|Latifa Ait Youss|
A Dutch law mortgage over real property provides the mortgagee with an immediate right to enforce its mortgage upon an event of default with respect to the payment of any of the obligations secured thereby, without first having to obtain a judgement against the mortgagor.
Where Dutch insolvency laws apply, this right can, subject to very limited exceptions, be exercised by a mortgagee regardless of the mortgagor having been declared bankrupt or having become subject to a moratorium. A Dutch law mortgagee that has obtained a first ranking mortgage will have a first priority right to the proceeds of sale of the mortgaged property and will not have to share in any bankruptcy or moratorium costs.
In practice, a mortgagee will not always be inclined to sell the property by means of an enforcement sale, if the loan secured by the mortgage has gone into default. Besides the fact that an enforcement sale will usually not result in the best possible proceeds, lenders are especially reluctant to sell in the current market as this may result in them crystallising a loss on their balance sheet.
A common approach for lenders in the Dutch property finance market (and elsewhere) is therefore to try and refinance or extend the loan against some form of compensation (such as fees or increased margin). Alternatively, a mortgagee could agree to a voluntary sale scenario with the mortgagor; for example, imposing an obligation on the mortgagor to effect a voluntary sale of the relevant property or properties within a period of one year for a certain minimum price, whereby all net proceeds must be applied towards repayment of the loan, in the (usually justified) hope that this will result in higher proceeds.
In certain cases, an enforcement sale will, however, be inevitable. In such a scenario two things are high on a mortgagee's priority list: securing a smooth enforcement process, with minimal or preferably no interference from the mortgagor or other parties with an interest in the property; and generating maximum proceeds, or at least sufficient proceeds to satisfy the debt owed to it.
Under Dutch law, the main rule is that it is left to the discretion of the mortgagee when and in which manner the property is sold. This is, however, subject to a general obligation on the part of the mortgagee to try and maximise the proceeds of the mortgaged property.
Current market circumstances have led to increased discussions and legal proceedings between lenders (mortgagees) and borrowers/mortgagors on the subject of the practical meaning of a mortgagee's obligation to try and maximise proceeds. On the basis of recent case law, the following points are important for a mortgagee to bear in mind on this point.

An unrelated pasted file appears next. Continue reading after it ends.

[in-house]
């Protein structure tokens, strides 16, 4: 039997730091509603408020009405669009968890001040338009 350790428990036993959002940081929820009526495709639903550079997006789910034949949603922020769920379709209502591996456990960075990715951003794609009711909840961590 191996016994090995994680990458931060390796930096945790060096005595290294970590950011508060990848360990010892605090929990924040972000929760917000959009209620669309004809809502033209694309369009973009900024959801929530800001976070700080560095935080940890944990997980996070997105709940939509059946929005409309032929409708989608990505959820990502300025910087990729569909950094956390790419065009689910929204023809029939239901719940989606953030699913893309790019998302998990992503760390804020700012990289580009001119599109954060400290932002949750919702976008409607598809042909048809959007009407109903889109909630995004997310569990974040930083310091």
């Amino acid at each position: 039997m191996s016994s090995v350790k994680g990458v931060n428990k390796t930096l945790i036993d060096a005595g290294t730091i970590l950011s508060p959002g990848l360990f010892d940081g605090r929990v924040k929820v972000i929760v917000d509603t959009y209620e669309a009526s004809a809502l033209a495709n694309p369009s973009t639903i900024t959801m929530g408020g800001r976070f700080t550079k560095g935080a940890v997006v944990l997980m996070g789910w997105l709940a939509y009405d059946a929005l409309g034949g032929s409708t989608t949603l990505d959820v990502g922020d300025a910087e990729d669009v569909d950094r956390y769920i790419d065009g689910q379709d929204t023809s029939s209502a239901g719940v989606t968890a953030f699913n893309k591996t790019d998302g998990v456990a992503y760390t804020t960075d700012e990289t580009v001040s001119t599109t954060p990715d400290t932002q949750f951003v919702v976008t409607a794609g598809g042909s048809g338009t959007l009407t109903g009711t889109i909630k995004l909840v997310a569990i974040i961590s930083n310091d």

A Dutch law mortgage can be enforced by way of a public or private sale. The Dutch Civil Code reflects that, in case of an execution sale, the property must in principle be sold in a public sale in the form of an auction supervised and co-ordinated by a Dutch civil-law notary. In such a scenario, it is assumed that the auction process will guarantee that the property is sold for the maximum (enforcement) sale price that is achievable.
In practice however, and especially in the current market, most enforcement sales are carried out by way of a private sale in order to avoid publicity as much as possible, as well as to limit costs and achieve a higher sale price than may have been achievable in an auction sale. Court approval is required for a private sale. An application for such approval must be combined with a binding sale and purchase agreement.
Unlike a public sale, a private sale will leave room for debate as to whether the highest sale price possible is indeed realised. In particular, as the court must inform the mortgagor and other interested parties of the request for a private sale and point out that they have a right to be heard by the court.
This will provide an un-cooperative mortgagor, or third parties with an interest, with an opportunity to challenge the sale and purchase agreement, especially in the case where a mortgagor is of the view that the sale will only benefit the mortgagee and deprive him of his potential future upside.
On this point, it is important to note that recent case law has confirmed in further detail that the obligation of a mortgagee to try and maximise proceeds must be taken to imply an obligation to maximise proceeds under the market circumstances prevailing at the time of enforcement. In this context a Dutch court will generally take the view that if a mortgagor feels that higher proceeds may be possible in the not too distant future, it should make a bid for the property itself or find a third-party investor willing to do so.
From the mortgagee's side, in order to enable a court to deal with a request for consent to a private sale and minimise the chances of any objections against the purchase price offered being successful in preventing or delaying a sale, a thorough, up-to-date and objective valuation of the property, and substantiation of the purchase price offered, should be submitted to the court. This will go a long way toward realising an effective enforcement procedure and is therefore well worth the expense.
Latifa Ait Youss
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